What are the Income Tax Rates In UK [2024]?

If you receive cryptocurrencies as income or wages, they will be subject to the standard UK Income Tax rates for the 2024/25 tax year:

  • Basic Rate (up to £37,700 taxable income): 20%

  • Higher Rate (£37,701 - £125,140 taxable income): 40%

  • Additional Rate (over £125,140 taxable income): 45%

Reporting Crypto Taxes in the UK

In the UK, you are required to report your crypto gains and losses as part of your annual Self Assessment tax return. This involves completing the Capital Gains Summary (SA108) section of the tax return, as well as the main SA100 form for any income from crypto activities.

Pro Tip: "It's important to keep detailed records of all your crypto transactions, including the date, amount, value in GBP, and any fees or charges."

2. Crypto Taxes in the United States [2024]

In the United States, the Internal Revenue Service (IRS) treats cryptocurrencies as property for tax purposes, similar to stocks or other investments. This means that crypto transactions are subject to Capital Gains Tax, and in some cases, ordinary income tax rates.

Taxable Events in the US

Events

Description

Selling Crypto for Fiat Currency (USD)

When you sell your cryptocurrencies for US dollars (USD), you will be liable for Capital Gains Tax on any profits made from the sale. The taxable gain is calculated by subtracting your original cost basis (the amount you paid to acquire the crypto) from the sale proceeds.

Exchanging One Crypto for Another Trading

Similar to the UK, trading one cryptocurrency for another is considered a taxable event in the US. The IRS views this as a disposal of the original crypto asset, resulting in a potential capital gain or loss.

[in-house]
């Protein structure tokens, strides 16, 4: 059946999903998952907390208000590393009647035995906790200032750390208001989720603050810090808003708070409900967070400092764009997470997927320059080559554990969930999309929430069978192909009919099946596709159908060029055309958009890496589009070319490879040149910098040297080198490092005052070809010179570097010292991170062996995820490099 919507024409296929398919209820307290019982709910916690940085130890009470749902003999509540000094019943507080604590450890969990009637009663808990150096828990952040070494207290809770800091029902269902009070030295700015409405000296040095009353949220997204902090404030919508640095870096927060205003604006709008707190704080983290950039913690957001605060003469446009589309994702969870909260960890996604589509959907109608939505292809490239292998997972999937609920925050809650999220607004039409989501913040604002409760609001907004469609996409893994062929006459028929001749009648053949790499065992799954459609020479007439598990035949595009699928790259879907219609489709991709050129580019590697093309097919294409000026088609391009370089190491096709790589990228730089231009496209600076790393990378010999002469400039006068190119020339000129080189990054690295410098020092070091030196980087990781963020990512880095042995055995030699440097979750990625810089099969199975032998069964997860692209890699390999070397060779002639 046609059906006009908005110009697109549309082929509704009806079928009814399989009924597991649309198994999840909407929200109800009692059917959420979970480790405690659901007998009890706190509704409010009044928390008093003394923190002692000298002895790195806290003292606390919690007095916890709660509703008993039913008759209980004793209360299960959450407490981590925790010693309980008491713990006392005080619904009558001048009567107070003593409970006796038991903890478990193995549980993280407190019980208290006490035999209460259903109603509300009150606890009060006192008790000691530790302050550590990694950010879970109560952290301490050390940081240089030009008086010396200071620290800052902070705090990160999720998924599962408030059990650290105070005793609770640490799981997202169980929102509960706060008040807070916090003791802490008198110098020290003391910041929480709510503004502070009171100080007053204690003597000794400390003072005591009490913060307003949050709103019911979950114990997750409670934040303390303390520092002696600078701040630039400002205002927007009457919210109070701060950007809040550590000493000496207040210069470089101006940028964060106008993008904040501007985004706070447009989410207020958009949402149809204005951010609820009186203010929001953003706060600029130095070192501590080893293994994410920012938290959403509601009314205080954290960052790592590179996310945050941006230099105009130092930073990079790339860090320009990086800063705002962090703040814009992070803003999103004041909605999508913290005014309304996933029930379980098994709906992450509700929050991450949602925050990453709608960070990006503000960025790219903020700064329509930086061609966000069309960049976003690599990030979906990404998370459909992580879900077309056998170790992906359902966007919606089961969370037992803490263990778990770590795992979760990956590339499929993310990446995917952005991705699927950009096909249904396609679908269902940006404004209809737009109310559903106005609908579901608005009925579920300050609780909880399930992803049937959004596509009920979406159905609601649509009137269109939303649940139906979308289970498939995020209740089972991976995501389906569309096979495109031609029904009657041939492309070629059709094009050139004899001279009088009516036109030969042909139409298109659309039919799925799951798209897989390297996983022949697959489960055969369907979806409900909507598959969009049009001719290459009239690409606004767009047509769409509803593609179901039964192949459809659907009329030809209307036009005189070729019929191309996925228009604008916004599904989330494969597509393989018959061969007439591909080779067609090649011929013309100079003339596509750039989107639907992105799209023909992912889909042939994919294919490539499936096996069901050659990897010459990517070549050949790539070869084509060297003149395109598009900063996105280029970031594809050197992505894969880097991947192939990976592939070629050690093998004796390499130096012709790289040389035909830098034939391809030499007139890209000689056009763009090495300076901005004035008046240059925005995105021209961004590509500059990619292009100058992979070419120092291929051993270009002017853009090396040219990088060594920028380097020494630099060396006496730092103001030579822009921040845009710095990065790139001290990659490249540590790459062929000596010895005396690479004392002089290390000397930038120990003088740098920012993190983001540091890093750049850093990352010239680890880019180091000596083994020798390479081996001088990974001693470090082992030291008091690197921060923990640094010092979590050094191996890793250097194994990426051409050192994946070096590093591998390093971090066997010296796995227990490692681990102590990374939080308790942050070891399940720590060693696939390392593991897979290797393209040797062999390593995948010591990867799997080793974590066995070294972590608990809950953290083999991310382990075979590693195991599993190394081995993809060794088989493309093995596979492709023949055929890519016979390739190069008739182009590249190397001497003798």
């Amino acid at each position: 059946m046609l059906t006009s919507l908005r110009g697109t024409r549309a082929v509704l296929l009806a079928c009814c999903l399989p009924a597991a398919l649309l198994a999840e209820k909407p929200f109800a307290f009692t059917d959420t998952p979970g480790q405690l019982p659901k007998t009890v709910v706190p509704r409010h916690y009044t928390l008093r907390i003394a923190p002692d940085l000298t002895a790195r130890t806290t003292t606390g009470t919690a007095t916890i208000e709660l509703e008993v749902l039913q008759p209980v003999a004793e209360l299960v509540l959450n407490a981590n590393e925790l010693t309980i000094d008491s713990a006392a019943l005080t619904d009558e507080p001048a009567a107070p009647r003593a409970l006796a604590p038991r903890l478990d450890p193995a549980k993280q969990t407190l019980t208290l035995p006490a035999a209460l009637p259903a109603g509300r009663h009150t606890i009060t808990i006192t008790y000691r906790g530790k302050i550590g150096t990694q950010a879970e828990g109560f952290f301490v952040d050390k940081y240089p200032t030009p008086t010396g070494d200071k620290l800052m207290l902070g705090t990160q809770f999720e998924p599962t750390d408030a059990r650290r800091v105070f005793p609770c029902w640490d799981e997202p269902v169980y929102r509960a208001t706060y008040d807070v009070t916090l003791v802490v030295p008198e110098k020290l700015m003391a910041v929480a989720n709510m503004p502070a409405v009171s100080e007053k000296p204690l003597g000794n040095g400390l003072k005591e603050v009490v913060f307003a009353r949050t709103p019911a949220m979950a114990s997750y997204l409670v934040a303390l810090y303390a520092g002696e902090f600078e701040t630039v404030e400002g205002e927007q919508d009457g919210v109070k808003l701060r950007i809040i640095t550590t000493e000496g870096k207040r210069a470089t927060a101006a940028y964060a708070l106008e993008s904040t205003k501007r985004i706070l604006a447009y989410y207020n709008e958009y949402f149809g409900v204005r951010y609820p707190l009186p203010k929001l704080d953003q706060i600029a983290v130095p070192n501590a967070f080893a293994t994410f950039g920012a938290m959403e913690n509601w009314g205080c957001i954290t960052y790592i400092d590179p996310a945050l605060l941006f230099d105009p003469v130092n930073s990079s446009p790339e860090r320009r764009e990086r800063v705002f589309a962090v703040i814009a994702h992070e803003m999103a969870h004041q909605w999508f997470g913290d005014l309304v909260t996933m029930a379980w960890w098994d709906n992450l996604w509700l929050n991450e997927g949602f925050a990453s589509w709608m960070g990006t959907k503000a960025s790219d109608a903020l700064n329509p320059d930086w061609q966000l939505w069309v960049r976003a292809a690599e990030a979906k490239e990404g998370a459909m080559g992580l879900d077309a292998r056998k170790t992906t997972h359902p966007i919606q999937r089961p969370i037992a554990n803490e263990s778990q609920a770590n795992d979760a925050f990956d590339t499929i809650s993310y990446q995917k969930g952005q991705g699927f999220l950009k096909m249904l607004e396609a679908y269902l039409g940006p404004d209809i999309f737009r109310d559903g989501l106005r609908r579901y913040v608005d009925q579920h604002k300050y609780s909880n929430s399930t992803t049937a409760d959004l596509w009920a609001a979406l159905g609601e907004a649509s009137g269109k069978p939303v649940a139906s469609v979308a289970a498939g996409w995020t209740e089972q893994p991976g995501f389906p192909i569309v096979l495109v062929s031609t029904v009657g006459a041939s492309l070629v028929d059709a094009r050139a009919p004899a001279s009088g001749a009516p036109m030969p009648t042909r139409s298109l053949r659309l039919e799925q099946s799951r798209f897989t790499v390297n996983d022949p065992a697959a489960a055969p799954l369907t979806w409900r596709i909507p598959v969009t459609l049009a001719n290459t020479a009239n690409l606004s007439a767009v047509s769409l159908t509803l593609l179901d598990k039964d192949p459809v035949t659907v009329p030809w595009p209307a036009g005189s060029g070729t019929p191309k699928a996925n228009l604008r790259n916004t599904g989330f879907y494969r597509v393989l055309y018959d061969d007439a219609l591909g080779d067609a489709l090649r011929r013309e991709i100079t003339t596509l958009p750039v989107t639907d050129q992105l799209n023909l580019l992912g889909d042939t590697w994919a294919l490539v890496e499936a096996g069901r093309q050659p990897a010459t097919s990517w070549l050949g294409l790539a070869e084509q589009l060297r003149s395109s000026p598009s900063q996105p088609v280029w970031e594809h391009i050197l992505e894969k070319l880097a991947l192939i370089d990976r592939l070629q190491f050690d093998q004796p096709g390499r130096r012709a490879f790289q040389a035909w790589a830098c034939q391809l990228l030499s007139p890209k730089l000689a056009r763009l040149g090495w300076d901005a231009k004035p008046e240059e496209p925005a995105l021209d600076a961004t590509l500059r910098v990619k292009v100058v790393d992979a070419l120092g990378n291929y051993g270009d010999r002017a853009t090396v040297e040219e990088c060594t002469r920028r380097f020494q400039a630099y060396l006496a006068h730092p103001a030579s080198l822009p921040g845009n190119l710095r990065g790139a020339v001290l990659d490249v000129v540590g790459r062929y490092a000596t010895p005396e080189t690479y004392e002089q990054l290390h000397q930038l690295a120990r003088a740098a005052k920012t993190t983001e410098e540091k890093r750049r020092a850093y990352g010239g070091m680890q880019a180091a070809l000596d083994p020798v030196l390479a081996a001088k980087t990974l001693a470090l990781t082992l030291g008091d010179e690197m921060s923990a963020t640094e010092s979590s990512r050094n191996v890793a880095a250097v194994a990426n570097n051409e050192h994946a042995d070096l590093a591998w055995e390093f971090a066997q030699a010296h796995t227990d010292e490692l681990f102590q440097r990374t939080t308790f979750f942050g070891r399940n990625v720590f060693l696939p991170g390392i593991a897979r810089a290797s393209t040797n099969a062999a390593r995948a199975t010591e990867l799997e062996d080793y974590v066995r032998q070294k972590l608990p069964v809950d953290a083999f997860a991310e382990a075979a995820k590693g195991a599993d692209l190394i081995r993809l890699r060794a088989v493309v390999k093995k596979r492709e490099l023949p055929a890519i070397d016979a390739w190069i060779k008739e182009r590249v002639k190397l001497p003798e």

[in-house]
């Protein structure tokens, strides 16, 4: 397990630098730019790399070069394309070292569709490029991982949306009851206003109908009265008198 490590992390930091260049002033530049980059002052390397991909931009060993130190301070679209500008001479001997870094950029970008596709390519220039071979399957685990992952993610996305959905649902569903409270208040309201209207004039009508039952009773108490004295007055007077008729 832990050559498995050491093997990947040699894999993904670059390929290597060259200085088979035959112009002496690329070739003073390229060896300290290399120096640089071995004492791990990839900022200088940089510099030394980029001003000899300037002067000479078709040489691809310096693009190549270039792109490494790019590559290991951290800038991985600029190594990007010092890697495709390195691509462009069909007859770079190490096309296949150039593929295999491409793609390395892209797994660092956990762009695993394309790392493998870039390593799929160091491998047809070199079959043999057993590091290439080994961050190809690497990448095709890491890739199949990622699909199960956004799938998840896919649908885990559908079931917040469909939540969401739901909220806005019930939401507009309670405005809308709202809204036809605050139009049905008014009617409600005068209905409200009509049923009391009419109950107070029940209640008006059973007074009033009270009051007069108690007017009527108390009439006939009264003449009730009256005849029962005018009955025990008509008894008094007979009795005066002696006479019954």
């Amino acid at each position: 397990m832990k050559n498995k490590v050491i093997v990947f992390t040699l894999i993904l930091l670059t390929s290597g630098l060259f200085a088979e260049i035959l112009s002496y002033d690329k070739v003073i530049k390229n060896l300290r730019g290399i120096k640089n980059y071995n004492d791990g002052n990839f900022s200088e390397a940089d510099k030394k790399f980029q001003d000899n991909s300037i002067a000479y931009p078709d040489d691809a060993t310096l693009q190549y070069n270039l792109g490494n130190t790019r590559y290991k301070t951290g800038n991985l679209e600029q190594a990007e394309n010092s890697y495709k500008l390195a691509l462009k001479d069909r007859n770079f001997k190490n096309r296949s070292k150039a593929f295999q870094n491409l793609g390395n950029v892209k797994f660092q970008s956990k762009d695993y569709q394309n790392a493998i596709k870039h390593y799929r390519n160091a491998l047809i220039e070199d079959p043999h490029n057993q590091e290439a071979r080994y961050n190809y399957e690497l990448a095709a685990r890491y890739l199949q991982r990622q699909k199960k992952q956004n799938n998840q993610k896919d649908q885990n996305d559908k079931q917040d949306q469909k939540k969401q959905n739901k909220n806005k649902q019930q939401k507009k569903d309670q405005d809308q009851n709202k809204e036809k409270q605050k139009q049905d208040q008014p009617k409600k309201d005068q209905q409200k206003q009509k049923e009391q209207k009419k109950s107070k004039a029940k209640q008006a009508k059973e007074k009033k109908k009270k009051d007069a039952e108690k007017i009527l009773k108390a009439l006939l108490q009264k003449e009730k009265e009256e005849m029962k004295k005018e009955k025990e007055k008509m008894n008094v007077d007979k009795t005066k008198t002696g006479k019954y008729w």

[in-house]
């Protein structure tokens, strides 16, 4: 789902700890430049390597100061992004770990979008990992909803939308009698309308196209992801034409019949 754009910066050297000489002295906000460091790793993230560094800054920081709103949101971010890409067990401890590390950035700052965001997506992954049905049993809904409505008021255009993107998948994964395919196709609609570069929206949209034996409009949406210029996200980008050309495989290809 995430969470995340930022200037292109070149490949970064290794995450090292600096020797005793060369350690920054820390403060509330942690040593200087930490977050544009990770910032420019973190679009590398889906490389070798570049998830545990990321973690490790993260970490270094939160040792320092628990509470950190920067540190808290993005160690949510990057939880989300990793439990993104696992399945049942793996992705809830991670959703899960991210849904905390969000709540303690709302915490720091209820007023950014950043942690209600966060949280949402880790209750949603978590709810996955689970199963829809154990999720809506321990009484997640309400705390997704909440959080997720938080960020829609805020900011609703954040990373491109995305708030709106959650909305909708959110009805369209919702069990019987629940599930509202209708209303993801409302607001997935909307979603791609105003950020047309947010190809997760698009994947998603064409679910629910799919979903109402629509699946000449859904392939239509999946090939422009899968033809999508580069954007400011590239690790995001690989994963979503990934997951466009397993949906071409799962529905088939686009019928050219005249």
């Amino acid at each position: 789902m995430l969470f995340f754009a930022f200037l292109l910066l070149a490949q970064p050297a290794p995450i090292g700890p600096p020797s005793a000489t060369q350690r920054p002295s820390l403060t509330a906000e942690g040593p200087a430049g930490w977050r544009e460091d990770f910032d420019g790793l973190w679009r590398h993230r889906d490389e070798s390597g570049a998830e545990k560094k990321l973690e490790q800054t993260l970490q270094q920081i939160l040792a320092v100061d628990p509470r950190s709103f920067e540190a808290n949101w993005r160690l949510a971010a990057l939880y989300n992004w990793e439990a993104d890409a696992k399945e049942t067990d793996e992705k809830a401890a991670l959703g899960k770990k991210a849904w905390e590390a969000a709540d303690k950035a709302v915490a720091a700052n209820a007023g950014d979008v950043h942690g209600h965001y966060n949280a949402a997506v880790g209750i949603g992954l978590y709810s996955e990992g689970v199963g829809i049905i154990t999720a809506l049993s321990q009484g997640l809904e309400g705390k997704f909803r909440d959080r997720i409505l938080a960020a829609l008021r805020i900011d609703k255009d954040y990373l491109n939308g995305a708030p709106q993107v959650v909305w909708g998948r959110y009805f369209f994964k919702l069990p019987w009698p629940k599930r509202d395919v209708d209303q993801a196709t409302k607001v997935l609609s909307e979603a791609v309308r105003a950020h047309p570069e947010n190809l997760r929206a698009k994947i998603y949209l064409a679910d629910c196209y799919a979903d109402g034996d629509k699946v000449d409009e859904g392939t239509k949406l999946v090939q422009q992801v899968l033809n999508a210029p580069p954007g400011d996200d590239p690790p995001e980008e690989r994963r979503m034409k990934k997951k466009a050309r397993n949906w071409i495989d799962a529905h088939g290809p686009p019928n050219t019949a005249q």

Using Crypto to Pay for Goods or Services

If you use your cryptocurrencies to purchase goods or services, you will be subject to Capital Gains Tax on any increase in value since you acquired the crypto. The taxable gain is calculated based on the fair market value of the crypto at the time of the transaction.

Receiving Crypto as Income or Wages

If you receive cryptocurrencies as payment for services rendered or as part of your employment income, you will be liable for Income Tax on the value of the crypto at the time of receipt. This is treated in the same way as receiving traditional fiat currency income.

Mining and Staking Rewards

Cryptocurrencies earned through mining or staking activities are generally considered taxable income in the US. The value of the crypto at the time of receipt is subject to ordinary income tax rates.

Airdrops and Hard Forks

In most cases, receiving new cryptocurrencies through airdrops or hard forks is considered taxable income in the US.

Tax Rates and Allowances in the US

Capital Gains Tax Rates

In the US, Capital Gains Tax rates for crypto transactions depend on whether the asset was held for less than a year (short-term) or more than a year (long-term). For the 2024 tax year, the rates are as follows:

What are Short-term Capital Gains for US Crypto Traders?

Taxed at your ordinary income tax rate, which ranges from 10% to 37% depending on your taxable income bracket.

What are Long-term Capital Gains for US Crypto Traders?

0% for taxable income up to $44,625 (single filers) or $89,250 (married filing jointly).

15% for taxable income between $44,626 - $492,300 (single filers) or $89,251 - $553,850 (married filing jointly).